Permanent versus Transitory Wage Differentials and the Inequality-Hours Hypothesis
This paper disentangles the effect of inequality in permanent and transitory wages on hours worked by, first, estimating the two components for Swedish industries and, second, using the resulting estimates as explanatory variables in an hours-worked equation. Consistent with Bell and Freeman’s (2001) inequality-hours hypothesis, permanent wage differentials are found to have a positive effect on individuals’ hours of work while transitory wage differentials have no effect. However, the analysis also shows that, in estimated hours-worked equations, inequality in observed wages is potentially a good approximation for inequality in permanent wages.
|Date of creation:||15 Oct 2013|
|Contact details of provider:|| Postal: Department of Economics, Uppsala University, P. O. Box 513, SE-751 20 Uppsala, Sweden|
Phone: + 46 18 471 25 00
Fax: + 46 18 471 14 78
Web page: http://www.nek.uu.se/
More information through EDIRC
References listed on IDEAS
Please report citation or reference errors to , or , if you are the registered author of the cited work, log in to your RePEc Author Service profile, click on "citations" and make appropriate adjustments.:
- Matz Dahlberg & Magnus Gustavsson, 2008.
"Inequality and Crime: Separating the Effects of Permanent and Transitory Income,"
Oxford Bulletin of Economics and Statistics,
Department of Economics, University of Oxford, vol. 70(2), pages 129-153, 04.
- Dahlberg, Matz & Gustavsson, Magnus, 2005. "Inequality and Crime: Separating the Effects of Permanent and Transitory Income," Working Paper Series 2005:20, Uppsala University, Department of Economics.
- Dahlberg, Matz & Gustavsson, Magnus, 2005. "Inequality and crime: separating the effects of permanent and transitory income," Working Paper Series 2005:19, IFAU - Institute for Evaluation of Labour Market and Education Policy.
- Anger, Silke, 2008. "Overtime Work as a Signaling Device," EconStor Open Access Articles, ZBW - German National Library of Economics, pages 167-189.
- Silke Anger, 2008. "Overtime Work As A Signaling Device," Scottish Journal of Political Economy, Scottish Economic Society, vol. 55(2), pages 167-189, 05.
- Meghir, Costas & Pistaferri, Luigi, 2011. "Earnings, Consumption and Life Cycle Choices," Handbook of Labor Economics, Elsevier.
- Costas Meghir & Luigi Pistaferri, 2010. "Earnings, consumption and lifecycle choices," IFS Working Papers W10/05, Institute for Fiscal Studies.
- Costas Meghir & Luigi Pistaferri, 2010. "Earnings, Consumption and Lifecycle Choices," NBER Working Papers 15914, National Bureau of Economic Research, Inc.
- Cameron,A. Colin & Trivedi,Pravin K., 2005. "Microeconometrics," Cambridge Books, Cambridge University Press, number 9780521848053, September.
- Peter Fredriksson & Robert H. Topel, 2010. "Wage Determination and Employment in Sweden Since the Early 1990s: Wage Formation in a New Setting," NBER Chapters,in: Reforming the Welfare State: Recovery and Beyond in Sweden, pages 83-126 National Bureau of Economic Research, Inc.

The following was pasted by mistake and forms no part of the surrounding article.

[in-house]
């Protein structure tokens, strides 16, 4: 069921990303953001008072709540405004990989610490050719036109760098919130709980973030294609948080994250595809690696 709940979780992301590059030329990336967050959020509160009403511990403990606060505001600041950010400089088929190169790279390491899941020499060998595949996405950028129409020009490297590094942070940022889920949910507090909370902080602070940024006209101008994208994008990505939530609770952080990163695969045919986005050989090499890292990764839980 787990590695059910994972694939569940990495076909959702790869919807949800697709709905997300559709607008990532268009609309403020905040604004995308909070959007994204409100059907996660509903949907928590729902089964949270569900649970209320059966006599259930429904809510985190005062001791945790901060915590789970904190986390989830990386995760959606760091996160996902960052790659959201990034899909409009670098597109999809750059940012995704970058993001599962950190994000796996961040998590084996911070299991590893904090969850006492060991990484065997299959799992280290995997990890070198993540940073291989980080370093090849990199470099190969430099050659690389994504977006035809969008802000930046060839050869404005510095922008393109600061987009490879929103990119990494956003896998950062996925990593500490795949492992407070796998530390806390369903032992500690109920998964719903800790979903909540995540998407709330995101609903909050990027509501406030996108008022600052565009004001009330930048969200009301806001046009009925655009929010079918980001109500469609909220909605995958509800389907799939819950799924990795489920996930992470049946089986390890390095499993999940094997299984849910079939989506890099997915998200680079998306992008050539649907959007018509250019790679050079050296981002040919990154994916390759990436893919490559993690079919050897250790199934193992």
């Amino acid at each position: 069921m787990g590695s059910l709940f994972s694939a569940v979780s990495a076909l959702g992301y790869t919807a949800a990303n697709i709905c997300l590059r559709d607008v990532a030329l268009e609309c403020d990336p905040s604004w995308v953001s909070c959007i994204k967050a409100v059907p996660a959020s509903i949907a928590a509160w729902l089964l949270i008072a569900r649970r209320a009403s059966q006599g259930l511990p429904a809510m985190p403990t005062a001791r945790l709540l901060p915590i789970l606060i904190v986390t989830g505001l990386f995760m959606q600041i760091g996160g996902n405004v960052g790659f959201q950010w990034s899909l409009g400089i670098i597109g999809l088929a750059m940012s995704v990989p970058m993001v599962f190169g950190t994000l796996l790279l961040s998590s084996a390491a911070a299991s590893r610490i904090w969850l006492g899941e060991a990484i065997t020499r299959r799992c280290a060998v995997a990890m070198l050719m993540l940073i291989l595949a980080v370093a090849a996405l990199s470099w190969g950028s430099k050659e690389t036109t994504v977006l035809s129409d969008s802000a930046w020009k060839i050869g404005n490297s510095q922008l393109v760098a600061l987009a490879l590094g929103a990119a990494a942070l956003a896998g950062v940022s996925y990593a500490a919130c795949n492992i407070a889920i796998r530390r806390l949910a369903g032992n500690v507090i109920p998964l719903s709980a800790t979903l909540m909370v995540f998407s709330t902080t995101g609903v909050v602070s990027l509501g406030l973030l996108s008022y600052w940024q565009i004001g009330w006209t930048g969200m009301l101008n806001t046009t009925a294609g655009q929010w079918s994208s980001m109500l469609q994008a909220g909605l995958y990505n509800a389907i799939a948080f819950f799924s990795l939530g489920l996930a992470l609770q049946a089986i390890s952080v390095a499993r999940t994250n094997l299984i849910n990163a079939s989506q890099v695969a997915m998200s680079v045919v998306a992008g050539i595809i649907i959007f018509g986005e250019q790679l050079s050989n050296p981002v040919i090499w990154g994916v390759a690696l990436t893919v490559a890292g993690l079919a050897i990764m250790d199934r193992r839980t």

- Peter Kuhn & Fernando Lozano, 2008. "The Expanding Workweek? Understanding Trends in Long Work Hours among U.S. Men, 1979-2006," Journal of Labor Economics, University of Chicago Press, vol. 26(2), pages 311-343, 04.
- Bell, Linda A. & Freeman, Richard B., 2001. "The incentive for working hard: explaining hours worked differences in the US and Germany," Labour Economics, Elsevier, vol. 8(2), pages 181-202, May.
- Linda A. Bell & Richard B. Freeman, 2000. "The Incentive for Working Hard: Explaining Hours Worked Differences in the U.S. and Germany," NBER Working Papers 8051, National Bureau of Economic Research, Inc.
- David Campbell & Francis Green, 2002. "The Long Term Pay-Off From Working Longer Hours," Studies in Economics 0205, School of Economics, University of Kent.
- Booth, Alison L. & Francesconi, Marco & Frank, Jeff, 2003. "A sticky floors model of promotion, pay, and gender," European Economic Review, Elsevier, vol. 47(2), pages 295-322, April.
- George J. Borjas, 1980. "The Relationship between Wages and Weekly Hours of Work: The Role of Division Bias," Journal of Human Resources, University of Wisconsin Press, vol. 15(3), pages 409-423.
- Stuart S. Rosenthal & William C. Strange, 2008. "Agglomeration and Hours Worked," The Review of Economics and Statistics, MIT Press, vol. 90(1), pages 105-118, February. Full references (including those not matched with items on IDEAS)
When requesting a correction, please mention this item's handle: RePEc:hhs:uulswp:2013_012. See general information about how to correct material in RePEc.
For technical questions regarding this item, or to correct its authors, title, abstract, bibliographic or download information, contact: (Katarina Grönvall)
If you have authored this item and are not yet registered with RePEc, we encourage you to do it here. This allows to link your profile to this item. It also allows you to accept potential citations to this item that we are uncertain about.
If references are entirely missing, you can add them using this form.
If the full references list an item that is present in RePEc, but the system did not link to it, you can help with this form.
If you know of missing items citing this one, you can help us creating those links by adding the relevant references in the same way as above, for each refering item. If you are a registered author of this item, you may also want to check the "citations" tab in your profile, as there may be some citations waiting for confirmation.
Please note that corrections may take a couple of weeks to filter through the various RePEc services.